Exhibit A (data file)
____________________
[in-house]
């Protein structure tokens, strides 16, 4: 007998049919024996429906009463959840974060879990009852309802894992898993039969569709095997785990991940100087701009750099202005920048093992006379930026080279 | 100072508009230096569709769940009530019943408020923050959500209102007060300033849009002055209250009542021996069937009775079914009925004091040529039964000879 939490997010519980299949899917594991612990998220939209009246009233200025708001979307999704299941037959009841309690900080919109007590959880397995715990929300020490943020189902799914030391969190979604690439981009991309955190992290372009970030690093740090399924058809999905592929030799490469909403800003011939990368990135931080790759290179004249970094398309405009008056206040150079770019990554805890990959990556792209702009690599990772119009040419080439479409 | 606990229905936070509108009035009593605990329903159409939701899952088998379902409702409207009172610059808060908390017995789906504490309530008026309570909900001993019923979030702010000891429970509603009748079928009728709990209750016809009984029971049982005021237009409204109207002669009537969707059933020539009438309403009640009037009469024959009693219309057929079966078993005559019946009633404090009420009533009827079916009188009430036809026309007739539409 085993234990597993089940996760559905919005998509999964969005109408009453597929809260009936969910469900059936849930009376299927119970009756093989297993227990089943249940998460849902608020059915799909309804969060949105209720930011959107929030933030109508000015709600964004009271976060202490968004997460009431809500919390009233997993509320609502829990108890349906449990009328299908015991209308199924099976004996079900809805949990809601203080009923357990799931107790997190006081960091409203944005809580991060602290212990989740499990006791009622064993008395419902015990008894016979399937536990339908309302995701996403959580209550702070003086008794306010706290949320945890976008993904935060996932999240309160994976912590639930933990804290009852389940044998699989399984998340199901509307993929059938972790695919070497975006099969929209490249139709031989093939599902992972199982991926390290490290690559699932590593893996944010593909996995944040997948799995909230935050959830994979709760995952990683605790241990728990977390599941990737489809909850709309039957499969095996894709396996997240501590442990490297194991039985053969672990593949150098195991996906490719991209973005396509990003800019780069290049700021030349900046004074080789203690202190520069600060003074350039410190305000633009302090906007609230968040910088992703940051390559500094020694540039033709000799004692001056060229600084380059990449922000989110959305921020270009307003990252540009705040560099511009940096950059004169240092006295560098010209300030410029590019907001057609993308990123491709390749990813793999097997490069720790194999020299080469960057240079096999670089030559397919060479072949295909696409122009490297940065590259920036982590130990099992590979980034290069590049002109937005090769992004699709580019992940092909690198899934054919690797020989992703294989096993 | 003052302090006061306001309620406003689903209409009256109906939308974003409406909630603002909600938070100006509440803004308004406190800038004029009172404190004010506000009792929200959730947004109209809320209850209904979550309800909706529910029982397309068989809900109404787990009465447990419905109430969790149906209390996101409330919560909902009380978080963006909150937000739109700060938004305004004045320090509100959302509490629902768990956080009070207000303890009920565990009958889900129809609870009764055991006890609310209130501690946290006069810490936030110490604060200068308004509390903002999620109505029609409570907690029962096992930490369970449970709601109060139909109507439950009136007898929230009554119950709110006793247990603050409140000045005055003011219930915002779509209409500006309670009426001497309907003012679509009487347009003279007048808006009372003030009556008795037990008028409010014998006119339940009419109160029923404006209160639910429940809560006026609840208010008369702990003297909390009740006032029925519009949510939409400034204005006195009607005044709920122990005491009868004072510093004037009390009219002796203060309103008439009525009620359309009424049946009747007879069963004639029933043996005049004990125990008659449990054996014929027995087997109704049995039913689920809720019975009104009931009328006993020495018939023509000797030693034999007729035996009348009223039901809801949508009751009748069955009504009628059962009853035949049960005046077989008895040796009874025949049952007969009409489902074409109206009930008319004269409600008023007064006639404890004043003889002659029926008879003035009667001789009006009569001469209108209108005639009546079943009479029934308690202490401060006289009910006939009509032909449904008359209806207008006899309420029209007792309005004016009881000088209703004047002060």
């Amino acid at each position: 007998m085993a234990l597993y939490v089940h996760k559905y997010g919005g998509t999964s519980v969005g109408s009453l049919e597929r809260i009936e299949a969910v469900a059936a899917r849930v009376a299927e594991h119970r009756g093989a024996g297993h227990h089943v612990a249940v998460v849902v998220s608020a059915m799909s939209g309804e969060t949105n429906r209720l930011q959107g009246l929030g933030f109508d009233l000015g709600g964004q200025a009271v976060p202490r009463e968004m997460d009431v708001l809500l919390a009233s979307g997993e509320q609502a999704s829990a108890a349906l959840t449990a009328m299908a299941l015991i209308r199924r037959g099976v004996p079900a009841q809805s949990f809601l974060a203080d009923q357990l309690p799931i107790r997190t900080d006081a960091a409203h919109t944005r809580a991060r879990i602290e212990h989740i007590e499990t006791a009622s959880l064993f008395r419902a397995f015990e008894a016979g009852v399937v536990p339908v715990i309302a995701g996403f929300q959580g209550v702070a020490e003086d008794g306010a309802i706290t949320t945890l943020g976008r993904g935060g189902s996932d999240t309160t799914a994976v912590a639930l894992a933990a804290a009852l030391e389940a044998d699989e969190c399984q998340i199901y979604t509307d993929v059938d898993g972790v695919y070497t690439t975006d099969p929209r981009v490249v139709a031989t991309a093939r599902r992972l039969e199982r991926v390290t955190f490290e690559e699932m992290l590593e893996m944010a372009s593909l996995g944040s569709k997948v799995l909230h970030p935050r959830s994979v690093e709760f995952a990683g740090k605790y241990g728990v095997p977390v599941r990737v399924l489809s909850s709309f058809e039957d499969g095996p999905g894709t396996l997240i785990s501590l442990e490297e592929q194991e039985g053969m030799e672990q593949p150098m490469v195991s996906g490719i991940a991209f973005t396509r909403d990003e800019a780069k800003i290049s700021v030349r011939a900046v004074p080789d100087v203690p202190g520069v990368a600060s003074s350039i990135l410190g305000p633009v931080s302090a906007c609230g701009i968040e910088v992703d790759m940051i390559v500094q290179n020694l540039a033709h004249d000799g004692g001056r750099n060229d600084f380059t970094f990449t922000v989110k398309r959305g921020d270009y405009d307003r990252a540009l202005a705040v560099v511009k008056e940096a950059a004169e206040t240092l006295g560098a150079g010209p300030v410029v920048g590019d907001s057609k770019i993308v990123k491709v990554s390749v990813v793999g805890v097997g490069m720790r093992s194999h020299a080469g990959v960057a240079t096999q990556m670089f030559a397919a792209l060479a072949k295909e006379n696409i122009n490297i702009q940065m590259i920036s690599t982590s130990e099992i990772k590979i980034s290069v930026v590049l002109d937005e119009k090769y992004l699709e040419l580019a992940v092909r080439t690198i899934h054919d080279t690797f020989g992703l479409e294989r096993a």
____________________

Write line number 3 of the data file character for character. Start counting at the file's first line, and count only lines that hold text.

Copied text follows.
């Amino acid at each position: 007998m085993a234990l597993y939490v089940h996760k559905y997010g919005g998509t999964s519980v969005g109408s009453l049919e597929r809260i009936e299949a969910v469900a059936a899917r849930v009376a299927e594991h119970r009756g093989a024996g297993h227990h089943v612990a249940v998460v849902v998220s608020a059915m799909s939209g309804e969060t949105n429906r209720l930011q959107g009246l929030g933030f109508d009233l000015g709600g964004q200025a009271v976060p202490r009463e968004m997460d009431v708001l809500l919390a009233s979307g997993e509320q609502a999704s829990a108890a349906l959840t449990a009328m299908a299941l015991i209308r199924r037959g099976v004996p079900a009841q809805s949990f809601l974060a203080d009923q357990l309690p799931i107790r997190t900080d006081a960091a409203h919109t944005r809580a991060r879990i602290e212990h989740i007590e499990t006791a009622s959880l064993f008395r419902a397995f015990e008894a016979g009852v399937v536990p339908v715990i309302a995701g996403f929300q959580g209550v702070a020490e003086d008794g306010a309802i706290t949320t945890l943020g976008r993904g935060g189902s996932d999240t309160t799914a994976v912590a639930l894992a933990a804290a009852l030391e389940a044998d699989e969190c399984q998340i199901y979604t509307d993929v059938d898993g972790v695919y070497t690439t975006d099969p929209r981009v490249v139709a031989t991309a093939r599902r992972l039969e199982r991926v390290t955190f490290e690559e699932m992290l590593e893996m944010a372009s593909l996995g944040s569709k997948v799995l909230h970030p935050r959830s994979v690093e709760f995952a990683g740090k605790y241990g728990v095997p977390v599941r990737v399924l489809s909850s709309f058809e039957d499969g095996p999905g894709t396996l997240i785990s501590l442990e490297e592929q194991e039985g053969m030799e672990q593949p150098m490469v195991s996906g490719i991940a991209f973005t396509r909403d990003e800019a780069k800003i290049s700021v030349r011939a900046v004074p080789d100087v203690p202190g520069v990368a600060s003074s350039i990135l410190g305000p633009v931080s302090a906007c609230g701009i968040e910088v992703d790759m940051i390559v500094q290179n020694l540039a033709h004249d000799g004692g001056r750099n060229d600084f380059t970094f990449t922000v989110k398309r959305g921020d270009y405009d307003r990252a540009l202005a705040v560099v511009k008056e940096a950059a004169e206040t240092l006295g560098a150079g010209p300030v410029v920048g590019d907001s057609k770019i993308v990123k491709v990554s390749v990813v793999g805890v097997g490069m720790r093992s194999h020299a080469g990959v960057a240079t096999q990556m670089f030559a397919a792209l060479a072949k295909e006379n696409i122009n490297i702009q940065m590259i920036s690599t982590s130990e099992i990772k590979i980034s290069v930026v590049l002109d937005e119009k090769y992004l699709e040419l580019a992940v092909r080439t690198i899934h054919d080279t690797f020989g992703l479409e294989r096993a």